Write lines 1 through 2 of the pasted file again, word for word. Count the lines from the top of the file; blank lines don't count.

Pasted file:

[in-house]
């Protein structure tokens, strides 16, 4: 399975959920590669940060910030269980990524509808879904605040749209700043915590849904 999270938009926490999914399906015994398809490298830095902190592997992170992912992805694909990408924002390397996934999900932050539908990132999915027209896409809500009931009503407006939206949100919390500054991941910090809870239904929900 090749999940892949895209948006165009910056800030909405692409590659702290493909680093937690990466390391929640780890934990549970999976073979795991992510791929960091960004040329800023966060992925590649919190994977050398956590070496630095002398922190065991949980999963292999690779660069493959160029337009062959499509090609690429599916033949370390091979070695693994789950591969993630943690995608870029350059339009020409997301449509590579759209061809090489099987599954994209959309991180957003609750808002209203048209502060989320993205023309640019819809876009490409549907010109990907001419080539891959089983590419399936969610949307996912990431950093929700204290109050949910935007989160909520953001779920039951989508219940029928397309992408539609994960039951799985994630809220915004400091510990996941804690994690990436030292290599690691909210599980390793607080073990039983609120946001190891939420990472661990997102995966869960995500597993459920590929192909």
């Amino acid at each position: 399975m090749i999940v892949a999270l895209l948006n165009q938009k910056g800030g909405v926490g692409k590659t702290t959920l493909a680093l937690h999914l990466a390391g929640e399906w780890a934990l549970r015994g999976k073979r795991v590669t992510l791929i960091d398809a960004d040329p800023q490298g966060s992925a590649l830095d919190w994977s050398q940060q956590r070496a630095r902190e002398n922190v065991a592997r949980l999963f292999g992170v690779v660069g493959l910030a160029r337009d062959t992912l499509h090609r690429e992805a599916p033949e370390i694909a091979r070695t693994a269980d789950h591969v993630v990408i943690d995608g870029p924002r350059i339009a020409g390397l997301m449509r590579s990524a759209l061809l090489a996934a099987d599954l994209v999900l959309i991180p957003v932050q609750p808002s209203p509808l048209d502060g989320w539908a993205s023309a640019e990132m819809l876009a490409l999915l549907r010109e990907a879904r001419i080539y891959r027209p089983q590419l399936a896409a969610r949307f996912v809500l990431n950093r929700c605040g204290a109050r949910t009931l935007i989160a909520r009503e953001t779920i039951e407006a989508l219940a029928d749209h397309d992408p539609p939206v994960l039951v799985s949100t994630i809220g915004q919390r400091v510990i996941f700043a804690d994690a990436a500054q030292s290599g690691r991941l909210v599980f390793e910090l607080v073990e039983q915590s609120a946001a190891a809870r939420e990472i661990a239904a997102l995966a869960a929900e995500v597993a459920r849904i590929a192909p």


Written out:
[in-house]
């Protein structure tokens, strides 16, 4: 399975959920590669940060910030269980990524509808879904605040749209700043915590849904 999270938009926490999914399906015994398809490298830095902190592997992170992912992805694909990408924002390397996934999900932050539908990132999915027209896409809500009931009503407006939206949100919390500054991941910090809870239904929900 090749999940892949895209948006165009910056800030909405692409590659702290493909680093937690990466390391929640780890934990549970999976073979795991992510791929960091960004040329800023966060992925590649919190994977050398956590070496630095002398922190065991949980999963292999690779660069493959160029337009062959499509090609690429599916033949370390091979070695693994789950591969993630943690995608870029350059339009020409997301449509590579759209061809090489099987599954994209959309991180957003609750808002209203048209502060989320993205023309640019819809876009490409549907010109990907001419080539891959089983590419399936969610949307996912990431950093929700204290109050949910935007989160909520953001779920039951989508219940029928397309992408539609994960039951799985994630809220915004400091510990996941804690994690990436030292290599690691909210599980390793607080073990039983609120946001190891939420990472661990997102995966869960995500597993459920590929192909």